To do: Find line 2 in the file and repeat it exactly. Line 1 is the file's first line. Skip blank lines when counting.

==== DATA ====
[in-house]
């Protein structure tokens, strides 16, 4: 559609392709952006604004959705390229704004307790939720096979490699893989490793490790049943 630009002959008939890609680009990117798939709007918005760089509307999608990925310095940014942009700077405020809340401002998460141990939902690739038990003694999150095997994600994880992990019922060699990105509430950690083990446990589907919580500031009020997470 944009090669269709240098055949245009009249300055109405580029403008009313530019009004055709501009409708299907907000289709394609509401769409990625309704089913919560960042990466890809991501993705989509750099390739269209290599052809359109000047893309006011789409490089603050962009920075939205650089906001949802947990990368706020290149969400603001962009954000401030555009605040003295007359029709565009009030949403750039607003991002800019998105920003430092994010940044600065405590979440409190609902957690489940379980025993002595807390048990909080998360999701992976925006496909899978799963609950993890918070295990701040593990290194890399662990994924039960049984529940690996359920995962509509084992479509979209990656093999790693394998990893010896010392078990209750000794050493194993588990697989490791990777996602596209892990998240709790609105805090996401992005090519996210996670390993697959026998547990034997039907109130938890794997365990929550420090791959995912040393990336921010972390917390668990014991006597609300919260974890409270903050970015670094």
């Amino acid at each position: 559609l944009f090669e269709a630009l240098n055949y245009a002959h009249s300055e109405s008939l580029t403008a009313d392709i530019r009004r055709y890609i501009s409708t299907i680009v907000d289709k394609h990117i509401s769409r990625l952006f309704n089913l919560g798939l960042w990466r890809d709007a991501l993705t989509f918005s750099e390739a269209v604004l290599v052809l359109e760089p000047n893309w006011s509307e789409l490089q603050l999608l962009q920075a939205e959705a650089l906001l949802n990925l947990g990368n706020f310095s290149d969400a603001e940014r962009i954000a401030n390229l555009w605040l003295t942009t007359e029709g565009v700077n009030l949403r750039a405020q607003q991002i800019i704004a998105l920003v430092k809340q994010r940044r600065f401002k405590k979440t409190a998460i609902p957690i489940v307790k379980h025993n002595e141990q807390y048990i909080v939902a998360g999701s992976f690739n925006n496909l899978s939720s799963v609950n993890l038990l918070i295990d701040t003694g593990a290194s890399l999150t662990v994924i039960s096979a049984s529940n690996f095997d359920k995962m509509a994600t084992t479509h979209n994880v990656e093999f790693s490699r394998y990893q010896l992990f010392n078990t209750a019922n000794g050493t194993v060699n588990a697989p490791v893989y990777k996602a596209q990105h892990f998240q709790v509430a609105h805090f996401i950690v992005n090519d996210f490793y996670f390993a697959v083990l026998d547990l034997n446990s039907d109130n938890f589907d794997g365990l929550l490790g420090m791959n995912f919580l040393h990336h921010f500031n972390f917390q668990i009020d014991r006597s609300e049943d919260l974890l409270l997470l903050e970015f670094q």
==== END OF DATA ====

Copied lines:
């Protein structure tokens, strides 16, 4: 559609392709952006604004959705390229704004307790939720096979490699893989490793490790049943 630009002959008939890609680009990117798939709007918005760089509307999608990925310095940014942009700077405020809340401002998460141990939902690739038990003694999150095997994600994880992990019922060699990105509430950690083990446990589907919580500031009020997470 944009090669269709240098055949245009009249300055109405580029403008009313530019009004055709501009409708299907907000289709394609509401769409990625309704089913919560960042990466890809991501993705989509750099390739269209290599052809359109000047893309006011789409490089603050962009920075939205650089906001949802947990990368706020290149969400603001962009954000401030555009605040003295007359029709565009009030949403750039607003991002800019998105920003430092994010940044600065405590979440409190609902957690489940379980025993002595807390048990909080998360999701992976925006496909899978799963609950993890918070295990701040593990290194890399662990994924039960049984529940690996359920995962509509084992479509979209990656093999790693394998990893010896010392078990209750000794050493194993588990697989490791990777996602596209892990998240709790609105805090996401992005090519996210996670390993697959026998547990034997039907109130938890794997365990929550420090791959995912040393990336921010972390917390668990014991006597609300919260974890409270903050970015670094």